While it’s not yet clear how TRSV spreads among honeybees, or what it may do to the infected—though researchers theorize it attacks the nervous system—the study found that the presence of TRSV, along with other bee viruses like IASV, was correlated with lower rates of honeybee colony survival over winters.

Part of what makes TRSV so worrying is that it’s an RNA virus, like HIV and the influenza virus in humans, which allows it to rapidly mutate and evade its hosts’ immune defenses. As a plant virus that has found a way to jump the species barrier, TRSV could be especially tricky. Cross-species pathogens are so new that hosts generally have no defense against them.

Still, this virus isn’t acting alone. The researchers found that the virus was present in Varroa mites, blood-sucking parasites that have killed millions of bees in the U.S. since being introduced in the late 1980s. It’s possible that the mites could help spread the virus from bee to bee and colony to colony, or could weaken the honeybees enough to make them more susceptible to new pathogens like TRSV. The more we learn about CCD, the more it seems as if bees are suffering from a host of ills—pathogens and pesticides and nutritional problems—all interacting in ways we haven’t yet untangled. TRSV is far from a smoking gun, but it could be a very big bullet.

(PHOTO: The Bee, Magnified)

TIME climate science

Snowpocalypse or Not, 2013 Was One of the Warmest Years on Record

Winter Storm Climate Change
It may not feel like it to snowbound residents in New York, but the climate is still warming. TIMOTHY A. CLARY/AFP/Getty Images

Amid a polar winter in much of the U.S., a new report reinforces the long-term trend of global warming—and sets the stage for an even hotter 2014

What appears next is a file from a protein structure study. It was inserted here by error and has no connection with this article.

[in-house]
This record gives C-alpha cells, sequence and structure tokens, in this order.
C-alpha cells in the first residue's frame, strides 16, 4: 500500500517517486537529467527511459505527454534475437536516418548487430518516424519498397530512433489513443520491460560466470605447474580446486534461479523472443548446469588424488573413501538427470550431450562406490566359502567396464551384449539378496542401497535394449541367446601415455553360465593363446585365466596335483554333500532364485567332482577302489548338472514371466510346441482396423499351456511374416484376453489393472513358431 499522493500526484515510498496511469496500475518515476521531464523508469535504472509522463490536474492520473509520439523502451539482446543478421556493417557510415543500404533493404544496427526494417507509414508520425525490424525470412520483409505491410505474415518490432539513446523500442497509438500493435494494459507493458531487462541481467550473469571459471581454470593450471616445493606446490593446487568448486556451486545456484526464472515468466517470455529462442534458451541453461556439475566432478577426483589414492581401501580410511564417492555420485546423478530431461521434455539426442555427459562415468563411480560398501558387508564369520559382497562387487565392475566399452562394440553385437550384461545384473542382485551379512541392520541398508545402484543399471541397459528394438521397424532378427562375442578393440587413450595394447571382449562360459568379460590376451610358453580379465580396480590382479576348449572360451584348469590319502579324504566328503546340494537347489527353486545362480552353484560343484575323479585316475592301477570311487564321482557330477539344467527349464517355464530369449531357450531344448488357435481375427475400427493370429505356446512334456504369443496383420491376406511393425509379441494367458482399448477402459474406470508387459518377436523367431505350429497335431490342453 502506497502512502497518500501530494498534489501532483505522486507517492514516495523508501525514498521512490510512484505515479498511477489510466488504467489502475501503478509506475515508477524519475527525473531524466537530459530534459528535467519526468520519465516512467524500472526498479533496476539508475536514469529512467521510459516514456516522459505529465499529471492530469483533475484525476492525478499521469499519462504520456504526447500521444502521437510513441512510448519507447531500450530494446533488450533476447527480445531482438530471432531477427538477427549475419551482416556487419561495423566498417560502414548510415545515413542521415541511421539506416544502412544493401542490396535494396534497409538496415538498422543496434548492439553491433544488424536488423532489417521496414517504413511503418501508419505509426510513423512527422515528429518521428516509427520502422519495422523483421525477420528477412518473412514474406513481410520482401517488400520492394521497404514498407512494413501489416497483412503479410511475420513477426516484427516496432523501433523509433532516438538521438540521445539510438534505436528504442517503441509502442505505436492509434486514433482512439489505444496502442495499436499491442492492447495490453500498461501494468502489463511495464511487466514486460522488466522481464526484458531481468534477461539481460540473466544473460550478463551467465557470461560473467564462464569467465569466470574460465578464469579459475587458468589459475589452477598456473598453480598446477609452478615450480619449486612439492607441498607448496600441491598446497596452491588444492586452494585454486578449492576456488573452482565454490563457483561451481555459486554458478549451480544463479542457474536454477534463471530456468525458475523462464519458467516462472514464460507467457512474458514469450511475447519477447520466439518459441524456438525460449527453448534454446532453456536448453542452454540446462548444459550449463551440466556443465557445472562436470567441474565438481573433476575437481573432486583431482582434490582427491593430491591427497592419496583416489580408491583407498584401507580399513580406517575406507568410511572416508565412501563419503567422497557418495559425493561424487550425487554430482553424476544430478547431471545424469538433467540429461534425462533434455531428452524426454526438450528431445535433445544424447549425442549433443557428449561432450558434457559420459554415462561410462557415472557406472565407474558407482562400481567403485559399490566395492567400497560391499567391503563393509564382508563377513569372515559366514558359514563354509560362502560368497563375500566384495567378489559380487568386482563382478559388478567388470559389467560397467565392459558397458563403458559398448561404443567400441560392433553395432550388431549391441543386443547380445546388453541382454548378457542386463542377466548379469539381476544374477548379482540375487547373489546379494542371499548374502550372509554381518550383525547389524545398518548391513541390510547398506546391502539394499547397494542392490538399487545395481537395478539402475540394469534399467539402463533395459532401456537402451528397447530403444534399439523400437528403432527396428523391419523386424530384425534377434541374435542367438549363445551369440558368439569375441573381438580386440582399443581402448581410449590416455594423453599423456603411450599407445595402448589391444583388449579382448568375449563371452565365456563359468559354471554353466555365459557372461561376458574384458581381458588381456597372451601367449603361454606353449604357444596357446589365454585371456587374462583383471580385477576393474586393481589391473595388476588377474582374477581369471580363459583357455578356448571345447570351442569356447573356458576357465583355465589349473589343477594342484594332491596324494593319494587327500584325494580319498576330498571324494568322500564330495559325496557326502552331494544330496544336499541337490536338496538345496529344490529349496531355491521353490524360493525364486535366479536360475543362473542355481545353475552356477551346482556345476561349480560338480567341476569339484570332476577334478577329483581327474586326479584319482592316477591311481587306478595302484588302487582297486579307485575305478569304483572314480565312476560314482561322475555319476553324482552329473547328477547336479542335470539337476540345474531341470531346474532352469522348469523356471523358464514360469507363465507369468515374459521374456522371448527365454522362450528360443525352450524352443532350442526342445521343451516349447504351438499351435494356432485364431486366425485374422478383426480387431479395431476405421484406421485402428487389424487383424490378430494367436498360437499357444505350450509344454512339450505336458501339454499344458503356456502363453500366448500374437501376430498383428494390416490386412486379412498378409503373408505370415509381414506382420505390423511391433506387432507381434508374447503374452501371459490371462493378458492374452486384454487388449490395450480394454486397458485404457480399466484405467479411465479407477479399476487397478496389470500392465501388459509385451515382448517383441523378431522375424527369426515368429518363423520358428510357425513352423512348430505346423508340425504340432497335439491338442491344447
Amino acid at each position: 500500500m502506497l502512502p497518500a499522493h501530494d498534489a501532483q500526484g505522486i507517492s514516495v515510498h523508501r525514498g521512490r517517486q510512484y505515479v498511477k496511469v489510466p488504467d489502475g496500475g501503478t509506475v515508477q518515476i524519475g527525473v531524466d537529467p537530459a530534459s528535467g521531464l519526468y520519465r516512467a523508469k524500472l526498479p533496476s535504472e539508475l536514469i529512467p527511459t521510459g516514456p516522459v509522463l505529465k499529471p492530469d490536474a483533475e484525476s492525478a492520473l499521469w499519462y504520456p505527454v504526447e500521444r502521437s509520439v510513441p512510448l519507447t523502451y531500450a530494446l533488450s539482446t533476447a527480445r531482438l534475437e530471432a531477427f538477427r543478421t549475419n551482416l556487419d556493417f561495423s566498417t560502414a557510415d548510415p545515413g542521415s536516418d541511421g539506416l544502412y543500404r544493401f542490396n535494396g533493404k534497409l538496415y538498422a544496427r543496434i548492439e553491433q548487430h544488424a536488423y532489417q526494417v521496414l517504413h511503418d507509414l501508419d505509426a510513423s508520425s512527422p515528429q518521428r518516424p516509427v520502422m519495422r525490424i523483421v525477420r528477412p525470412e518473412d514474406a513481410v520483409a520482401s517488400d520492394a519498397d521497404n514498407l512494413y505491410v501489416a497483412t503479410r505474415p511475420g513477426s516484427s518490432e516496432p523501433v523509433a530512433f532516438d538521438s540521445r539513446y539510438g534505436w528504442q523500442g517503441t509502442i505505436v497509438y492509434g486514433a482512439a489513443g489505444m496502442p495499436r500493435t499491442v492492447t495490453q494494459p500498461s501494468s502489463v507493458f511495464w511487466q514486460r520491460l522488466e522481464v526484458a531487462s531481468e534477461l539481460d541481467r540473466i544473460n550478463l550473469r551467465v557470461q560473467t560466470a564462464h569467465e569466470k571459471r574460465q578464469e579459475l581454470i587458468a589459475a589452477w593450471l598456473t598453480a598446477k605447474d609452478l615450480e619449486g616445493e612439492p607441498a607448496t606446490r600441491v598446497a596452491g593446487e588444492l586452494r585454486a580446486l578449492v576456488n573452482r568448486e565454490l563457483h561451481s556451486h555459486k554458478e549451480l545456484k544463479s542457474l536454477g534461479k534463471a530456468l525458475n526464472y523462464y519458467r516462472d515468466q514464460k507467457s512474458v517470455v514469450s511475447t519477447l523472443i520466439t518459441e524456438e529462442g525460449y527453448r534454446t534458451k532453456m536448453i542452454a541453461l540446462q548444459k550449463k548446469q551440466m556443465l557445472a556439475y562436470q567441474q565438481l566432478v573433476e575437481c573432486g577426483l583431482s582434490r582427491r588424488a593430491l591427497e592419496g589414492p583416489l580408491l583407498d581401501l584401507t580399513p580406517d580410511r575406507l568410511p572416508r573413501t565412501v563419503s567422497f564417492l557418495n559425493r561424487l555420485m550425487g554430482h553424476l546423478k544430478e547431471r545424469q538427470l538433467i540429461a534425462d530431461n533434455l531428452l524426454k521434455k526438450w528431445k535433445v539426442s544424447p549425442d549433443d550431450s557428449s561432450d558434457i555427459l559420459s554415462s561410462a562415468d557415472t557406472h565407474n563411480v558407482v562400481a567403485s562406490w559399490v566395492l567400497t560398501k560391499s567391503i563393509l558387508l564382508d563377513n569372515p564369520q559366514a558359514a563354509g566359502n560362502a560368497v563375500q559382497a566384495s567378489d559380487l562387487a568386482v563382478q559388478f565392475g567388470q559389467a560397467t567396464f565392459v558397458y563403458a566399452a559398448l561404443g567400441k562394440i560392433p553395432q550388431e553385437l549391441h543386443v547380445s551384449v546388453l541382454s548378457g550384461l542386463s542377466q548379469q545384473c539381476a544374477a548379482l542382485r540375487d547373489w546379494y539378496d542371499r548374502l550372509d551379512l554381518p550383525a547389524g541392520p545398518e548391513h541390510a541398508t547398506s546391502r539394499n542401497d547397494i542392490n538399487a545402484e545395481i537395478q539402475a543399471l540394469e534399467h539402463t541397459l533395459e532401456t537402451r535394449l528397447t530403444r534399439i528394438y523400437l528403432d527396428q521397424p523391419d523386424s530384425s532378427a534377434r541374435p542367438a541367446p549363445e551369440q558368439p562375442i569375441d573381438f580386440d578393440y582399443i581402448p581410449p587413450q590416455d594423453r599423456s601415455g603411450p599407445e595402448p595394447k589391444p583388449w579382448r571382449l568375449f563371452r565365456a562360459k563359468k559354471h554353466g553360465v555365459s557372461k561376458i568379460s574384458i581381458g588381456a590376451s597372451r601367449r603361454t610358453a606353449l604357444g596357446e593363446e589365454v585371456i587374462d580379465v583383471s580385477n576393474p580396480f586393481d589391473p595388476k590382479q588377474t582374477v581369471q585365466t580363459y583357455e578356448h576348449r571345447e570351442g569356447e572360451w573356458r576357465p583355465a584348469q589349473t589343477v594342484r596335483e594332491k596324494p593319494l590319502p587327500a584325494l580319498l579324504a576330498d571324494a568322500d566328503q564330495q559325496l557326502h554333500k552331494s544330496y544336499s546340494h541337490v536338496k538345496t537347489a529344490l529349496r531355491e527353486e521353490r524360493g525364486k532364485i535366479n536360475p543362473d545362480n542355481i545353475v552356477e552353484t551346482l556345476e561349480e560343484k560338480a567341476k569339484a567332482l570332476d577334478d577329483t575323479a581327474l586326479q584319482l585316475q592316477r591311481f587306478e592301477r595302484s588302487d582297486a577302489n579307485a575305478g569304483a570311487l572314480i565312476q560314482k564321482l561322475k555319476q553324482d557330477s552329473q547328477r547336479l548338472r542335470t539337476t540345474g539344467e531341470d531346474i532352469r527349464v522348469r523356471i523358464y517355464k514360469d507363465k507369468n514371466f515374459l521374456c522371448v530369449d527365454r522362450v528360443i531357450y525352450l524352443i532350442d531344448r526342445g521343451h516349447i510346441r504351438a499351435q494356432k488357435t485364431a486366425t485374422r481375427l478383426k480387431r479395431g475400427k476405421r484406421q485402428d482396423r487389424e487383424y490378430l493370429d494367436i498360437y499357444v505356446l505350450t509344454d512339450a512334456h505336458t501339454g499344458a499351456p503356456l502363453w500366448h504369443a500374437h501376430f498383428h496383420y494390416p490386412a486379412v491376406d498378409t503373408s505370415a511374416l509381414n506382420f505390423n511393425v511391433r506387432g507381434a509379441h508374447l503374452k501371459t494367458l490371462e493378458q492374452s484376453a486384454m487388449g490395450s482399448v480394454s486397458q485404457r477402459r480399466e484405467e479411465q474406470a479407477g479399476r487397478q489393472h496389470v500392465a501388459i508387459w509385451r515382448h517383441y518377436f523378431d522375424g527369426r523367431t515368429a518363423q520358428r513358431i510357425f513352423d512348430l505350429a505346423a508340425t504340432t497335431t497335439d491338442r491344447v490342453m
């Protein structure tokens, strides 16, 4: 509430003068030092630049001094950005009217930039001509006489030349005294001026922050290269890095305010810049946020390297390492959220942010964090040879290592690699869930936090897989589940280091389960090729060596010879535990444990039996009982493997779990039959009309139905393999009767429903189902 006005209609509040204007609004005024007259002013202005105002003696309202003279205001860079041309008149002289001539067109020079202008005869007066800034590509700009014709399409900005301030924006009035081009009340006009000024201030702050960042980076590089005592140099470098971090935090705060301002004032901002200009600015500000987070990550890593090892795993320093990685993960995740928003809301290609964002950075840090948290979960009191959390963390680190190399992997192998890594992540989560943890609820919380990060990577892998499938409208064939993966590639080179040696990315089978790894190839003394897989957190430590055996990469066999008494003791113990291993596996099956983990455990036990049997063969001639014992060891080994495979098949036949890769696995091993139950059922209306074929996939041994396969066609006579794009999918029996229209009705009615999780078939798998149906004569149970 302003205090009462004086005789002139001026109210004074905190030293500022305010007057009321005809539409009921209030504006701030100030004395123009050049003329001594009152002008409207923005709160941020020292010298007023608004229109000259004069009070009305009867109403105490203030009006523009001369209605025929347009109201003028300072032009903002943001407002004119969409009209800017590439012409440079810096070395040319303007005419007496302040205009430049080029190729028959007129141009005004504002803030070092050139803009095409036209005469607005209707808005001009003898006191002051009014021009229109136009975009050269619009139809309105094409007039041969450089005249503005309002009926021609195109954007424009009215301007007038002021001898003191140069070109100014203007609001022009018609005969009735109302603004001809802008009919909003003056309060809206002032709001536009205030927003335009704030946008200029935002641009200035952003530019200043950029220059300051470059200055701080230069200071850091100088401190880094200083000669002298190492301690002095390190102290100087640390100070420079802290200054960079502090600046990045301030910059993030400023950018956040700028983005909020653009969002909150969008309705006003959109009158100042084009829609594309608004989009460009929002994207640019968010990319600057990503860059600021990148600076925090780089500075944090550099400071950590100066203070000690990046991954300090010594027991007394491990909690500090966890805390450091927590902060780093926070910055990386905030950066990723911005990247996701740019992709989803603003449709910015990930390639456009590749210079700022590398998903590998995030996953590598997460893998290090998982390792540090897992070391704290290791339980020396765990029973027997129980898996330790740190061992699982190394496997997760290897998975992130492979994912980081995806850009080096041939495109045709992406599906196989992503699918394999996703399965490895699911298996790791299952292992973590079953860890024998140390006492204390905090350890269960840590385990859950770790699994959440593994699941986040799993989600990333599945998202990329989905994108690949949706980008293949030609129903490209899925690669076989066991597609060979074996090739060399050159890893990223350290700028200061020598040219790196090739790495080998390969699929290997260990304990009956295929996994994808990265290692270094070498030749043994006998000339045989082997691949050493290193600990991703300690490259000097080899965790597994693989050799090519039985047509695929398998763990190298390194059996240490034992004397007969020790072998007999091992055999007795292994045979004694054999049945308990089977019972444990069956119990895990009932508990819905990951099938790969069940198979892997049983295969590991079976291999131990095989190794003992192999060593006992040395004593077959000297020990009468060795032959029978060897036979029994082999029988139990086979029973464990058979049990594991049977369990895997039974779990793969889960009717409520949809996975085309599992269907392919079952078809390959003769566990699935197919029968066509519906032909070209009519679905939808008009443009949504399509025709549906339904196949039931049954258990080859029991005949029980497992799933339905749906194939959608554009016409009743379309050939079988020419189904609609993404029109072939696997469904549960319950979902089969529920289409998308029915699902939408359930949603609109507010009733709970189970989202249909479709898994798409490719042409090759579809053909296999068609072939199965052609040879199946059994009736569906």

As I write this, I can see snow falling heavier and heavier outside my office window in midtown Manhattan. Up to 14 inches (36 cm) are projected to accumulate by Wednesday morning, part of major winter storm that’s spreading from South Carolina to Maine. Temperatures are predicted to stay well below normal for the rest of the week, as we all remember what winter used to be like. In short, it’s going to be cold, snowy and brutal, and Americans might feel as if warm weather will never return.

But don’t worry—on a global climatic scale, the heat is still on. That’s the takeaway from the National Oceanic and Atmospheric Administration’s (NOAA) annual analysis of global climate data, which was released Tuesday. The red-hot numbers:

  • 2013 ties with 2003 as the fourth-warmest year globally since records began in 1880.
  • The annual global combined land and ocean surface temperatures was 58.12 degrees Fahrenheit (14.52 degrees Celsius), 1.12 degrees Fahrenheit above the 20th century average (the warmest year on record is 2010, which was 1.19 degrees Fahrenheit (0.66 Celsius) above the average.
  • 2013 was the 37th consecutive year that the annual global temperature was above the average, which means that if you were born any year after 1976, you’ve never experienced a year when the global climate was average, let along cooler.
  • Including 2013, 9 of the 10 warmest years on record have occurred in the 21st century, and just one year in the 20th century—1998—was warmer than 2013.

(MORE: Climate Change Might Just Be Driving the Historic Cold Snap)

The NOAA report, coming out in the middle of a major snowstorm and during a U.S. winter that’s been marked by the polar vortex, is a reminder that climate isn’t about the day-to-day changes in the weather (Note: NASA came out with its own report on 2013, using a different calculating method than NOAA, and found 2013 to be slightly cooler, but still the seventh-warmest year on record). It’s about the very long-term, as Gavin Schmidt, the deputy director of NASA’s Goddard Institute for Space Studies in New York, said on a conference call with reporters Tuesday afternoon: